A New York Times bestseller
One of TIME's 100 Must-Read Books of 2020
Named a Best Book of 2020 by the Australian Book Review, Books-a-Million, the Financial Times, The Guardian, Kirkus Reviews, the New Statesman, the New York Public Library, and NPR
Marilynne Robinson, winner of the Pulitzer Prize and the National Humanities Medal, returns to the world of Gilead with Jack, the latest novel in one of the great works of contemporary American fiction
Marilynne Robinson’s mythical world of Gilead, Iowa—the setting of her novels Gilead, Home, and Lila, and now Jack—and its beloved characters have illuminated and interrogated the complexities of American history, the power of our emotions, and the wonders of a sacred world. Jack is Robinson’s fourth novel in this now-classic series. In it, Robinson tells the story of John Ames Boughton, the prodigal son of Gilead’s Presbyterian minister, and his romance with Della Miles, a high school teacher who is also the child of a preacher. Their deeply felt, tormented, star-crossed interracial romance resonates with all the paradoxes of American life, then and now.
Robinson’s Gilead novels, which have won one Pulitzer Prize and two National Book Critics Circle Awards, are a vital contribution to contemporary American literature and a revelation of our national character and humanity.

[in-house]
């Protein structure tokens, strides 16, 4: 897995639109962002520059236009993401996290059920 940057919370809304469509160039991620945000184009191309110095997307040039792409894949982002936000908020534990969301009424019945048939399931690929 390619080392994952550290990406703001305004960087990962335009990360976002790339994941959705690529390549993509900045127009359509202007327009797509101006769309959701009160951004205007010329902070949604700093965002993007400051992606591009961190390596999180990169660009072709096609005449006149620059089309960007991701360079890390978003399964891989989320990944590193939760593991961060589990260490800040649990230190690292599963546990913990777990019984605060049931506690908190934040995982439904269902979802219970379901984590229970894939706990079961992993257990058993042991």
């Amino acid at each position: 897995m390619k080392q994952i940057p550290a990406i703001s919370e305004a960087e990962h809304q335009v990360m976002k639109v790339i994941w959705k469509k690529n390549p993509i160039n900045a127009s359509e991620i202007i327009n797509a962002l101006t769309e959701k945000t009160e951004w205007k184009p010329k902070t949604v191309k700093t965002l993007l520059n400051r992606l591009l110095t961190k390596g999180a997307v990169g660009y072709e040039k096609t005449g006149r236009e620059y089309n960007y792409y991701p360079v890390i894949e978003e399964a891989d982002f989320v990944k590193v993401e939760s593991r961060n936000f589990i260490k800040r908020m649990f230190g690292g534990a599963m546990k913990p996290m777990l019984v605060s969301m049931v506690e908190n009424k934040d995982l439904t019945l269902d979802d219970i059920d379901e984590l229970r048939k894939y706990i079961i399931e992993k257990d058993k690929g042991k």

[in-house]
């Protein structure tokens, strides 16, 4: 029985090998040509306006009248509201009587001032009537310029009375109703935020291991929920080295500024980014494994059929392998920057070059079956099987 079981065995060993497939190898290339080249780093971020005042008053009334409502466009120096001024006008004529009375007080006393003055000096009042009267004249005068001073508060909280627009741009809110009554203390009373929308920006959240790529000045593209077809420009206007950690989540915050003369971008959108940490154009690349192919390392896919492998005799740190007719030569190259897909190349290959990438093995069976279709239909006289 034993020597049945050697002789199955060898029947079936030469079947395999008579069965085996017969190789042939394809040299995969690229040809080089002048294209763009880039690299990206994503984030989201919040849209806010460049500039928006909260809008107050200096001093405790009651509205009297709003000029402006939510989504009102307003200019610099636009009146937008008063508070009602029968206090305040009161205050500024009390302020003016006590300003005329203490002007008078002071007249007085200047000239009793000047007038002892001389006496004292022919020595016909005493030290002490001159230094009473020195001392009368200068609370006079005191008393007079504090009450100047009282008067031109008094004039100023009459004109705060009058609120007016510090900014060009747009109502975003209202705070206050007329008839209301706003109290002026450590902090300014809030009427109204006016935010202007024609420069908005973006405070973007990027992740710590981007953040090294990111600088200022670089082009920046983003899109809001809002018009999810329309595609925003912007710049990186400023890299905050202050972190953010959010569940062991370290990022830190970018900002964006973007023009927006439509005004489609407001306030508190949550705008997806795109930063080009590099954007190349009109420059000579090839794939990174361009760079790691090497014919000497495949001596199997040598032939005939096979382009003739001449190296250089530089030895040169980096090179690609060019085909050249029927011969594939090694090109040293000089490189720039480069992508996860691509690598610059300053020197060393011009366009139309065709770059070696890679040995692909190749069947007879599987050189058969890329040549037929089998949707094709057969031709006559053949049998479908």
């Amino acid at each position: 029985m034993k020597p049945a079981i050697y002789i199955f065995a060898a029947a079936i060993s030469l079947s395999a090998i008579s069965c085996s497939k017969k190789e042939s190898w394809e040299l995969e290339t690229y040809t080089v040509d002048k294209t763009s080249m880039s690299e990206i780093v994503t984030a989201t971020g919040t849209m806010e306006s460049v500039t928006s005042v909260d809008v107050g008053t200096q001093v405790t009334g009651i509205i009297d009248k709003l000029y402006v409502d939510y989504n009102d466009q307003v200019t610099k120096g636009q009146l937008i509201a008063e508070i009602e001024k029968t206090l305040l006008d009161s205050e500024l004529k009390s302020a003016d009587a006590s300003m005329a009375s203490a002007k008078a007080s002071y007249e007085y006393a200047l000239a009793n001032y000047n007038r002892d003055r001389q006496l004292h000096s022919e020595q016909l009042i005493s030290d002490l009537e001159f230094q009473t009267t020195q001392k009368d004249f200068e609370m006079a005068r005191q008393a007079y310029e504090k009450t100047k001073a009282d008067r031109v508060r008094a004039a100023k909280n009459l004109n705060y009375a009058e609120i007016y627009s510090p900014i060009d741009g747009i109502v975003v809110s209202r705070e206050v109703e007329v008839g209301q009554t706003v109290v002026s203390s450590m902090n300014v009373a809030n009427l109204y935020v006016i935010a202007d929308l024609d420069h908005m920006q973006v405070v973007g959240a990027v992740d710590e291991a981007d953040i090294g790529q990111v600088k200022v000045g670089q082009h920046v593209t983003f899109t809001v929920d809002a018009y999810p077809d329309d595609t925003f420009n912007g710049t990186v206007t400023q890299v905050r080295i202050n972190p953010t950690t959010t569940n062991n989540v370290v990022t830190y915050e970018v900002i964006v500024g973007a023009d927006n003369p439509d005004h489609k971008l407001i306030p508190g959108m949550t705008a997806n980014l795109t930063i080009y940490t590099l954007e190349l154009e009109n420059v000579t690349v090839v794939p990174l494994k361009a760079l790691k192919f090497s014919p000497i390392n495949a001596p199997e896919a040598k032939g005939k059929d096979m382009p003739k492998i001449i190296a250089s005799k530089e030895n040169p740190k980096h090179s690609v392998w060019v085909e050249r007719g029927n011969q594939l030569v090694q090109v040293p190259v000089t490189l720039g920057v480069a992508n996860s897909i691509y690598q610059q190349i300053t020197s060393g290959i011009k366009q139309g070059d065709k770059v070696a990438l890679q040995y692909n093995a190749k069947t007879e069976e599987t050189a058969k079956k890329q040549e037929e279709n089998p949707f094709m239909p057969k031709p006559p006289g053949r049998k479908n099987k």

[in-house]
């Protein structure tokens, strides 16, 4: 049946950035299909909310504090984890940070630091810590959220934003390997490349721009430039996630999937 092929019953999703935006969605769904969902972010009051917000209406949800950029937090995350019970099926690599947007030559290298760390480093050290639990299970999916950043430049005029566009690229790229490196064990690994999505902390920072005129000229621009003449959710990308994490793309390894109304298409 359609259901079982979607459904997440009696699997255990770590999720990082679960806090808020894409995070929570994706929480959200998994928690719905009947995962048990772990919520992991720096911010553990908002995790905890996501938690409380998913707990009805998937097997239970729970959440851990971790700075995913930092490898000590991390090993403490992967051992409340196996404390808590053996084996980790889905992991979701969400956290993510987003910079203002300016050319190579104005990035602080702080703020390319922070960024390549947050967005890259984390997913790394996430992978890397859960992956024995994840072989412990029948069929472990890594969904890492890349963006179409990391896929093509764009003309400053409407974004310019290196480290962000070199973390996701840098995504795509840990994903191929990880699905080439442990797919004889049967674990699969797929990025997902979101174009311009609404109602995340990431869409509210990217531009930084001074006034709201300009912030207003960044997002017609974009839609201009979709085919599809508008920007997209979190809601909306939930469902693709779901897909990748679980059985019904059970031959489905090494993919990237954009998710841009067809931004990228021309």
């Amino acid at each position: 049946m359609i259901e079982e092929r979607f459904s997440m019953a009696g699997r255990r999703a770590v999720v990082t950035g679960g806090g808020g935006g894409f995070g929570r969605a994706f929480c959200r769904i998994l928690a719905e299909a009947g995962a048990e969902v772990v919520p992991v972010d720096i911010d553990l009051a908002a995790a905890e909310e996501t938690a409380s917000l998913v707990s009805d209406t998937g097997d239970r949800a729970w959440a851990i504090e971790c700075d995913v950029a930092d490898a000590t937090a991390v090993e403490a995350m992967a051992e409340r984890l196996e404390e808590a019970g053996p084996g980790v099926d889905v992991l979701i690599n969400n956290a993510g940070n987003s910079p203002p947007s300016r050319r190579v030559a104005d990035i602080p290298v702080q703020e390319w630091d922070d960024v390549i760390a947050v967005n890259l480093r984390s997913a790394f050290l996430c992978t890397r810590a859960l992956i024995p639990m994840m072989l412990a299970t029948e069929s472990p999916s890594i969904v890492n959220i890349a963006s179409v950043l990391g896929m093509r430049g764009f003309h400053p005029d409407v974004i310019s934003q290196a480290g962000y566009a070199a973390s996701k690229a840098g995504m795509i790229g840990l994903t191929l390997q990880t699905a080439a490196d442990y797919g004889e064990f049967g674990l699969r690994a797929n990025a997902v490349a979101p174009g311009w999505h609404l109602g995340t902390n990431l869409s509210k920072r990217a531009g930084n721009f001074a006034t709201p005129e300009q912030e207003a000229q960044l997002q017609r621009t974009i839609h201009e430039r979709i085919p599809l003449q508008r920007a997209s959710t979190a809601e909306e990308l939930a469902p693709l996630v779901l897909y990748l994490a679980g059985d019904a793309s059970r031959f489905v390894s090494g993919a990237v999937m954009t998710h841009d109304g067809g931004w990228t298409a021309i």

Robinson's stellar, revelatory fourth entry in her Gilead cycle (after Lila) focuses on Jack Boughton, the prodigal son of a Gilead, Iowa, minister, and the beginnings of his romance with Della Miles before his 1957 return to Gilead in Home. Jack, who disparagingly styles himself "the Prince of Darkness," finds his life spiraling out of control in St. Louis, where, after dodging the draft during WWII, he spends several years increasingly prone to bouts of heavy drinking, petty theft, and vagrancy. His tailspin is interrupted when he meets Della Miles, an English teacher from a prominent Black family in Memphis. Despite a disastrous first date, the details of which are hinted at in the beginning, and over the numerous objections of Della's family and white strangers, Jack and Della fall in love, bound by a natural intimacy and mutual love of poetry. Robinson's masterly prose and musings on faith are on display as usual, and the dialogue is keen and indelible. ("Once in a lifetime, maybe, you look at a stranger and you see a soul, a glorious presence out of place in the world. And if you love God, every choice is made for you," Della tells Jack.) This is a beautiful, superbly crafted meditation on the redemption and transcendence that love affords.